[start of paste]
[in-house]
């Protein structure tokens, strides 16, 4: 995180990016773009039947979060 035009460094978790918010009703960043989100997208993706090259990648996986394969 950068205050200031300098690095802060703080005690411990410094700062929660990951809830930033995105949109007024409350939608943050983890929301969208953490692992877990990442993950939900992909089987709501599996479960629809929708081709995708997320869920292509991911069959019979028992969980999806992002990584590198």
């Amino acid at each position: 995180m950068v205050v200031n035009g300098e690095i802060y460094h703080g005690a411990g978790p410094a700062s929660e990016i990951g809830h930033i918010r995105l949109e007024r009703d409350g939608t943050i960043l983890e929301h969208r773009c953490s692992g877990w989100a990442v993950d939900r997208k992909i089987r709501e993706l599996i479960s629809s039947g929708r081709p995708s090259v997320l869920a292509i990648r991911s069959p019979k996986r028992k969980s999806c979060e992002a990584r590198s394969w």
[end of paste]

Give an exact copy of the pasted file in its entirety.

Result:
[in-house]
């Protein structure tokens, strides 16, 4: 995180990016773009039947979060 035009460094978790918010009703960043989100997208993706090259990648996986394969 950068205050200031300098690095802060703080005690411990410094700062929660990951809830930033995105949109007024409350939608943050983890929301969208953490692992877990990442993950939900992909089987709501599996479960629809929708081709995708997320869920292509991911069959019979028992969980999806992002990584590198």
């Amino acid at each position: 995180m950068v205050v200031n035009g300098e690095i802060y460094h703080g005690a411990g978790p410094a700062s929660e990016i990951g809830h930033i918010r995105l949109e007024r009703d409350g939608t943050i960043l983890e929301h969208r773009c953490s692992g877990w989100a990442v993950d939900r997208k992909i089987r709501e993706l599996i479960s629809s039947g929708r081709p995708s090259v997320l869920a292509i990648r991911s069959p019979k996986r028992k969980s999806c979060e992002a990584r590198s394969w």